Daily Energy Insider
Electricity generation from renewable sources exceeded coal-fired generation for the first time in April 2019, according to the Energy Information Administration’s (EIA) Electric Power Monthly report.
Renewable sources provided 23 percent of total electricity generation while coal accounted for 20 percent. Renewables includes hydropower, wind, solar, geothermal, and biomass. This shift reflects seasonal factors – as electricity generation is often at its lowest point during these spring months. But it also reflects long-term increases in renewable generation and decreases in coal generation. Wind generation hit an all-time high in April 2019 with 30.2 million megawatt hours (MWh) of electricity generated. Solar reached near record numbers.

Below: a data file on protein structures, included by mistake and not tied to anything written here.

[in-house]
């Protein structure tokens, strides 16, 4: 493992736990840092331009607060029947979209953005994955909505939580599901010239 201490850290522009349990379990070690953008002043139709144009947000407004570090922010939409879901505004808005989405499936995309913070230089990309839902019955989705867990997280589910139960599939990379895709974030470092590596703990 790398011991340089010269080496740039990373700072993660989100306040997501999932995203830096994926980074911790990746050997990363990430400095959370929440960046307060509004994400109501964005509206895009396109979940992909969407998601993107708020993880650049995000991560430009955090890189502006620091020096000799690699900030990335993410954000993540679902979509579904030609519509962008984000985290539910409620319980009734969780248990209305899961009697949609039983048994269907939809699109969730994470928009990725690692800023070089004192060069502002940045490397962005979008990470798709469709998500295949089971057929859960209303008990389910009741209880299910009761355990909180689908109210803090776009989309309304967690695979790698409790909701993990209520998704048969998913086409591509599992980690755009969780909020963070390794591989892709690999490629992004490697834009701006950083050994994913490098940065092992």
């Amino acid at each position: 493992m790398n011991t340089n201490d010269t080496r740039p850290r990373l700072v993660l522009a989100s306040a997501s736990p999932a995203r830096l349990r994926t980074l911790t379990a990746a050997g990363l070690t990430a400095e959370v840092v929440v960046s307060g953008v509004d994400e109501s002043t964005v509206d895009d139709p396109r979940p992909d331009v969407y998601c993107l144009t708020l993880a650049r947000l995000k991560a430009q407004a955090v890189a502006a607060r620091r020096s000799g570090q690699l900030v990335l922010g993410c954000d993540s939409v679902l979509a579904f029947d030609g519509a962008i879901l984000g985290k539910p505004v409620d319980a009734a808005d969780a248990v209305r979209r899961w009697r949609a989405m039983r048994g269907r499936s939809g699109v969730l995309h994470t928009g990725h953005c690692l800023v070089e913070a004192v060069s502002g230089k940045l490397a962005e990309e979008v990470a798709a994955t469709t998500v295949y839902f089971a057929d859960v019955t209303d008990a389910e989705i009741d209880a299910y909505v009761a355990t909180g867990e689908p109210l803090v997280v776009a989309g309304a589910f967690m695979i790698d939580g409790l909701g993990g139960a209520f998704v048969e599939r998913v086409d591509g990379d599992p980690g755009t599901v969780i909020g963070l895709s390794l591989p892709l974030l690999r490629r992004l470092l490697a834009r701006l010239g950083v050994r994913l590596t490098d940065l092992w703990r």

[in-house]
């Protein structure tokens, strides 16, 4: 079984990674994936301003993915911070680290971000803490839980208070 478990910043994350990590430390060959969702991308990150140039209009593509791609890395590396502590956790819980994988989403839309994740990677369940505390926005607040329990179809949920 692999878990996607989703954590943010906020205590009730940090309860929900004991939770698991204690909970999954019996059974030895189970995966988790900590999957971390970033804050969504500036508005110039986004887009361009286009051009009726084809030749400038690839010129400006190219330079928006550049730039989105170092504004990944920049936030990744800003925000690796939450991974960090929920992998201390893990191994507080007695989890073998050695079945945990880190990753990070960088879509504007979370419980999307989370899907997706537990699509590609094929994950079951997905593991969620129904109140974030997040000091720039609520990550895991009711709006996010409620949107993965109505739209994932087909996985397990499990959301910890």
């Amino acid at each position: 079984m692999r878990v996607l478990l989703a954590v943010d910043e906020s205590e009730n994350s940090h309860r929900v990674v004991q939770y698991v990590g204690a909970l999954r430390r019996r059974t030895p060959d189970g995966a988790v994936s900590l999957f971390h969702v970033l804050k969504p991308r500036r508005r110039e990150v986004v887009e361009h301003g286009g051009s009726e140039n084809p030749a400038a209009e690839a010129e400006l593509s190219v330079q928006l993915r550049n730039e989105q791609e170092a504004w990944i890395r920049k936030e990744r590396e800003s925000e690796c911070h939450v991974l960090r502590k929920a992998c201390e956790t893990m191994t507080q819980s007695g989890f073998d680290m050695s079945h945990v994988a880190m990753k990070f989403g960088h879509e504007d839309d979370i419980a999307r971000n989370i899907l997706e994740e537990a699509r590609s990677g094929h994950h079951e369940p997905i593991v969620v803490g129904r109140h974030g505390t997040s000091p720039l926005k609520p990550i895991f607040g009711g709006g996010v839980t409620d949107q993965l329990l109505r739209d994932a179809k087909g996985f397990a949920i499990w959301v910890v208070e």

Also, hydroelectric generation, which remains the largest source of renewable electricity in most months, totaled 25 million MWh in April.
U.S. coal generation has declined from its peak a decade ago as 47 GW of U.S. coal-fired capacity has retired since 2015. And in that time, virtually no new coal capacity has come online. EIA expects another 4.1 GW of coal capacity to retire in 2019, accounting for more than half of all anticipated power plant retirements for the year.
According to EIA’s latest Short-Term Energy Outlook, coal is expected to provide more electricity generation than renewables in the United States for the rest of 2019. On an annual average basis, coal will produce more electricity generation in the United States than renewables in both 2019 and 2020, but renewables are expected to surpass nuclear next year.